c. 1810 BC – c.1517 BC
Like with Isin and Larsa, to cut down on the amount of posts I spend talking about obscure Middle Eastern kingdoms before we really move onto fun stuff (not that there isn’t interesting occurences in Yamhad’s history either), I’m combining the two post-Eblaite powers around the time of Mari’s fall into one post. They were contemporaneous with Hammurabi in Babylon and also came up against the Assyrians and the Egyptians. Yamhad’s the more notable of the two so most of this post will be about them but you can’t really forget Qatna either.
Basically in modern-day Syria, while we still don’t have any evidence for a centralised Canaanite state at this time we have plenty of evidence for Semitic states just north of there in Syria. Yamhad was centred on a city whose name has become sadly all too familiar to worldly ears lately, Aleppo, although it was called Halab then. It’s one of the oldest cities in the world and Yamhad was just the latest kingdom centred around it. At its height, Yamhad included all of modern-day Syria, exerting regional dominance over all of the other cities in the area. Meanwhile Qatna was located in southern Syria, with the ancient city of Palmyra located within its, smaller, sphere of influence.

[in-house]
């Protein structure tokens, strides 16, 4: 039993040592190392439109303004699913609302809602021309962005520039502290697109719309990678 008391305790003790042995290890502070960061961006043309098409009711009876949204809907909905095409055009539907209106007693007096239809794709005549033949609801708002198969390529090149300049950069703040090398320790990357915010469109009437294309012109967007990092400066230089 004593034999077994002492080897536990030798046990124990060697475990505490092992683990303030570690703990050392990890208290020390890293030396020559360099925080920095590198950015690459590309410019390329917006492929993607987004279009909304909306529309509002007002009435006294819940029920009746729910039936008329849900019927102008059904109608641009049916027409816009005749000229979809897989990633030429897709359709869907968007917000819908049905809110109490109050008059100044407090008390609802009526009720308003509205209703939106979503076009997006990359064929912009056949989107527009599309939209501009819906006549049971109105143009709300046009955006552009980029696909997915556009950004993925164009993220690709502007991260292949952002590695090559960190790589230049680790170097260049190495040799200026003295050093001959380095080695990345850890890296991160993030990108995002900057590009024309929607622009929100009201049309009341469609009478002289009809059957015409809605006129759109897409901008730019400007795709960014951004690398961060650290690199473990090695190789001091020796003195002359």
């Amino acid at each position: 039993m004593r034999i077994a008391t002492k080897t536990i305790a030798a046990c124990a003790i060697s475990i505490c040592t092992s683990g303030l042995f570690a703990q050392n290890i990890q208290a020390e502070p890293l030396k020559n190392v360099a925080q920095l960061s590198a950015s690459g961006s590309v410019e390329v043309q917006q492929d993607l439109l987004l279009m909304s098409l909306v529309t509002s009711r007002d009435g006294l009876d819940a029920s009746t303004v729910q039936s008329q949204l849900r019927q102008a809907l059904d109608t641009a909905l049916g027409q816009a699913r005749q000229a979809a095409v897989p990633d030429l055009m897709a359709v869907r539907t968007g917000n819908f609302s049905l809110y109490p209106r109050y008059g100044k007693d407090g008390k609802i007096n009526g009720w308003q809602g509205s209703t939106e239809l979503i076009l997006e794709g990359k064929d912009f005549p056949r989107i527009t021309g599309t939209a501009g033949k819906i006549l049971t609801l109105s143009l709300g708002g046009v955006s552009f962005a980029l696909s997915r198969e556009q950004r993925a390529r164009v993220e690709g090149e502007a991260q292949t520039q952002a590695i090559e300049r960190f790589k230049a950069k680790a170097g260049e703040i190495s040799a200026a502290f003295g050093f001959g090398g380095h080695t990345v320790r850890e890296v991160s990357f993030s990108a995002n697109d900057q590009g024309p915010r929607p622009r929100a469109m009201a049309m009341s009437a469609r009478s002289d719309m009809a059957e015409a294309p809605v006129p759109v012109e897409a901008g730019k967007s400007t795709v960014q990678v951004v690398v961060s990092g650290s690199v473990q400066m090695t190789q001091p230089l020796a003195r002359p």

Yamhad was not named after a city like many of the others, Qatna, Mari, Ebla, although an alternative name for this country is indeed Halab. The name Yamhad comes from the dynastic name of the rulers, which is rare in Mesopotamia at this time based on what we’ve dealt with so far. At the time both names were probably used, others might have called them ‘the ones from Halab’ or ‘those of the Yamhadite kings’